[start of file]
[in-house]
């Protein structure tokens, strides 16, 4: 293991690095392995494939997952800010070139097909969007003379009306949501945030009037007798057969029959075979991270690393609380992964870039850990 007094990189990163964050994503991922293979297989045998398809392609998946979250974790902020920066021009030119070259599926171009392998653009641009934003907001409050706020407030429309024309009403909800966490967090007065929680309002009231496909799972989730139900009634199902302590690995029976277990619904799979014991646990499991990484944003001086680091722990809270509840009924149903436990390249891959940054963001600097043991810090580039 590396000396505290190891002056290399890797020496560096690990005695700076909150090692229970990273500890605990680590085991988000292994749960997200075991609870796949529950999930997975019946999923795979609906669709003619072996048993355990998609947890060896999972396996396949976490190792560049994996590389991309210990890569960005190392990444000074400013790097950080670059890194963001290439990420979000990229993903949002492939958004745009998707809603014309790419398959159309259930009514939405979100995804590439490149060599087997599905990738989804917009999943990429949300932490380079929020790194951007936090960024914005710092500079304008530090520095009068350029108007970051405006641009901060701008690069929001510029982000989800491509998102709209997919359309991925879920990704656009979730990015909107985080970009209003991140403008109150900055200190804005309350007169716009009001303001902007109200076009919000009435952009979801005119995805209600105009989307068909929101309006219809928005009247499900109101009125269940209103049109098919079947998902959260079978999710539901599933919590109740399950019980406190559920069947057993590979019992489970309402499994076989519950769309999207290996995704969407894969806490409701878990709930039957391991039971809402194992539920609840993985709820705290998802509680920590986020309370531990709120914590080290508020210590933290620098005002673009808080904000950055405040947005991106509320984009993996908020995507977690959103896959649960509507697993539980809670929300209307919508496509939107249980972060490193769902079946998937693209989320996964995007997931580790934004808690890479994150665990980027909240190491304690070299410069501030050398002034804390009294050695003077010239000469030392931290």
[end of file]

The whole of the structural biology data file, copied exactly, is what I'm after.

[in-house]
């Protein structure tokens, strides 16, 4: 293991690095392995494939997952800010070139097909969007003379009306949501945030009037007798057969029959075979991270690393609380992964870039850990 007094990189990163964050994503991922293979297989045998398809392609998946979250974790902020920066021009030119070259599926171009392998653009641009934003907001409050706020407030429309024309009403909800966490967090007065929680309002009231496909799972989730139900009634199902302590690995029976277990619904799979014991646990499991990484944003001086680091722990809270509840009924149903436990390249891959940054963001600097043991810090580039 590396000396505290190891002056290399890797020496560096690990005695700076909150090692229970990273500890605990680590085991988000292994749960997200075991609870796949529950999930997975019946999923795979609906669709003619072996048993355990998609947890060896999972396996396949976490190792560049994996590389991309210990890569960005190392990444000074400013790097950080670059890194963001290439990420979000990229993903949002492939958004745009998707809603014309790419398959159309259930009514939405979100995804590439490149060599087997599905990738989804917009999943990429949300932490380079929020790194951007936090960024914005710092500079304008530090520095009068350029108007970051405006641009901060701008690069929001510029982000989800491509998102709209997919359309991925879920990704656009979730990015909107985080970009209003991140403008109150900055200190804005309350007169716009009001303001902007109200076009919000009435952009979801005119995805209600105009989307068909929101309006219809928005009247499900109101009125269940209103049109098919079947998902959260079978999710539901599933919590109740399950019980406190559920069947057993590979019992489970309402499994076989519950769309999207290996995704969407894969806490409701878990709930039957391991039971809402194992539920609840993985709820705290998802509680920590986020309370531990709120914590080290508020210590933290620098005002673009808080904000950055405040947005991106509320984009993996908020995507977690959103896959649960509507697993539980809670929300209307919508496509939107249980972060490193769902079946998937693209989320996964995007997931580790934004808690890479994150665990980027909240190491304690070299410069501030050398002034804390009294050695003077010239000469030392931290």